Jentink's duiker

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Jentink's duiker
The book of antelopes (1894) Cephalophus jentinki.png
Conservation status
Scientific classification
Kingdom: Animalia
Phylum: Chordata
Class: Mammalia
Order: Artiodactyla
Family: Bovidae
Subfamily: Cephalophinae
Genus: Cephalophus
Species: C. jentinki
Binomial name
Cephalophus jentinki
Thomas, 1892

Jentink's duiker (Cephalophus jentinki), also known as gidi-gidi in Krio and kaikulowulei in Mende, is a forest-dwelling duiker found in the southern parts of Liberia, southwestern Côte d'Ivoire, and scattered enclaves in Sierra Leone. It is named in honor of Fredericus Anna Jentink.

Jentink's duikers stand around 80 cm (31 in) tall at the shoulder and weigh about 70 kg (150 lb), making them the largest species of the duikers. They are gray from the shoulders back and dark black from the shoulders forward.[2] A white band goes over the shoulders, between the two colours and joining the white undersides. Jentink's duikers have long, thin horns, which curl back a little at the ends, and reach between 14 and 21 cm (5.5 and 8.3 in).

Jentink's duikers live mainly in very thick rainforest, where they eat fruit, flowers, and leaves which have fallen from the canopy, as well as stems of seedlings, roots, and, to the annoyance of local farmers, palm nuts, mangos, and cocoa pods. They are nocturnal and shelter during the day in dense thickets, or buttress roots, apparently in pairs. Jentink's duikers are reported to be territorial animals, and when frightened, will run very quickly, but wear themselves out easily.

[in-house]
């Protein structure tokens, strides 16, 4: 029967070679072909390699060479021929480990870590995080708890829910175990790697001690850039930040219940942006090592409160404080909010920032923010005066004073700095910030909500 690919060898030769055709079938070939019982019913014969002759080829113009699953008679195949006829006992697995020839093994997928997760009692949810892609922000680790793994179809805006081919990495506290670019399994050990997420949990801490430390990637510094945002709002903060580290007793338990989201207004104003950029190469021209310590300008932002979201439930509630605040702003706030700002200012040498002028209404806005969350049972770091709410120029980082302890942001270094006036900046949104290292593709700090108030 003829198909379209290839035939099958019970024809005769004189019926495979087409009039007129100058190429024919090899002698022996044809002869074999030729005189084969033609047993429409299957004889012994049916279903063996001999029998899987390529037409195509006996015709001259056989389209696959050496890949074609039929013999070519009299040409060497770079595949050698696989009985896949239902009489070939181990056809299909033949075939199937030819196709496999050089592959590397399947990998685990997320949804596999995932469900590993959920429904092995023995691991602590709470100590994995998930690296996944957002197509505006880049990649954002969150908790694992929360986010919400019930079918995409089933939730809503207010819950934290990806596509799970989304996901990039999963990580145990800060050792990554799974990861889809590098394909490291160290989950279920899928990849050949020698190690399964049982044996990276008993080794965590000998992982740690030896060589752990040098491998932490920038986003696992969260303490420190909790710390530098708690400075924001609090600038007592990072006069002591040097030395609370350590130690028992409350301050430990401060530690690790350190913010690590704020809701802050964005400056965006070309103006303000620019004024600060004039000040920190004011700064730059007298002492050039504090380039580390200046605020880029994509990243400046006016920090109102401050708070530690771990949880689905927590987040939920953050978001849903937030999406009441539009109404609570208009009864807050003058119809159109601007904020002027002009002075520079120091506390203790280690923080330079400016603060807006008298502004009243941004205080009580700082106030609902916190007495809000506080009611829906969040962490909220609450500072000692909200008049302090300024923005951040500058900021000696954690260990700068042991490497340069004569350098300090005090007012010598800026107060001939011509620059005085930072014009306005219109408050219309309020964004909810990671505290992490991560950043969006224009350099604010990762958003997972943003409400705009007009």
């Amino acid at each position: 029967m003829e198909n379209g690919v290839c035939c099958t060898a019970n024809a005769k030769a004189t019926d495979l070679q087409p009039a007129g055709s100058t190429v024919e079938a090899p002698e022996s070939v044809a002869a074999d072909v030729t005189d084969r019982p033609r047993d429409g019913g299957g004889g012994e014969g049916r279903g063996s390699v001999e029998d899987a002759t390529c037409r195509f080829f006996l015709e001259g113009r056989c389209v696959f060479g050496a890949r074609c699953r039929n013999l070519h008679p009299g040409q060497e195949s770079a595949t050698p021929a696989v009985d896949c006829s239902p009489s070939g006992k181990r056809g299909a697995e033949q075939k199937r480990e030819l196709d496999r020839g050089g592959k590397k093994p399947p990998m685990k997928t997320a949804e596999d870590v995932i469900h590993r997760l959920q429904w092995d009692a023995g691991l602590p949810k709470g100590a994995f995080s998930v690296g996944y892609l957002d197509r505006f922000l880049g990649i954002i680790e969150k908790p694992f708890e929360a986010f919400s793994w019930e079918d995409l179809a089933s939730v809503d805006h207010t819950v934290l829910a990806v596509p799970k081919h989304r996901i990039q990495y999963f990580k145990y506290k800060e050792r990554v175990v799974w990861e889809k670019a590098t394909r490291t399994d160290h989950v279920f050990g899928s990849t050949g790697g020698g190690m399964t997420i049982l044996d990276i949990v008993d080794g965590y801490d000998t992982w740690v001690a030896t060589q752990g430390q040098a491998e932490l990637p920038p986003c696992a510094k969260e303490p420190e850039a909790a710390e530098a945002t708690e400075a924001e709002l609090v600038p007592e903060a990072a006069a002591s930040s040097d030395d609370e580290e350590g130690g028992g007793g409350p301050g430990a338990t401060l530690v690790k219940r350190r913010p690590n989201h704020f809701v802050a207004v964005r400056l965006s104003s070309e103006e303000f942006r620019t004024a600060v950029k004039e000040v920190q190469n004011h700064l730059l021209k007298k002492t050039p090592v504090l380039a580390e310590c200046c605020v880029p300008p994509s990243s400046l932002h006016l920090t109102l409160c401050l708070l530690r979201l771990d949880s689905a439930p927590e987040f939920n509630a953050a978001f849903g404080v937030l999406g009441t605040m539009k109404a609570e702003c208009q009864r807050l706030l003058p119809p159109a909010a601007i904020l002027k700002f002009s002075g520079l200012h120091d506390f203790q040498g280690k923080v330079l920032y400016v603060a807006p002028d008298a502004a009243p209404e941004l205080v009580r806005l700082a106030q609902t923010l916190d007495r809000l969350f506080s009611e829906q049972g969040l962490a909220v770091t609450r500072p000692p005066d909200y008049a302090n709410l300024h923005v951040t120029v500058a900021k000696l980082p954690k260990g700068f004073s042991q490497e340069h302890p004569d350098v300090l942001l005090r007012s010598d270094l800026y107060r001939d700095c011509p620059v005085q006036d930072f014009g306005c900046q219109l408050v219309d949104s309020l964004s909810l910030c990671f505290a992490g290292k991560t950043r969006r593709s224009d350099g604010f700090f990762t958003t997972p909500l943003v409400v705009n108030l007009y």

The species was first recognized as a new species in 1884, though it was not described until 1892.[2] The species then vanished until a skull was found in Liberia in 1948. Sightings have occurred in its habitat since the 1960s. In 1971, the species was successfully bred in the Gladys Porter Zoo.[2]

Recent population numbers are not available. In 1999 it was estimated that around 3,500 Jentink's duikers remained in the wild, but the following year others suggested less than 2,000 were likely to remain.[1] They are threatened primarily by habitat destruction and commercial bushmeat hunters.[2]

References[edit]

  1. ^ a b IUCN SSC Antelope Specialist Group (2008). Cephalophus jentinki. In: IUCN 2008. IUCN Red List of Threatened Species. Retrieved 29 March 2009. Database entry includes a brief justification for considering this species endangered.
  2. ^ a b c d Ellis, Richard (2004). No Turning Back: The Life and Death of Animal Species. New York: Harper Perennial. p. 261. ISBN 0-06-055804-0.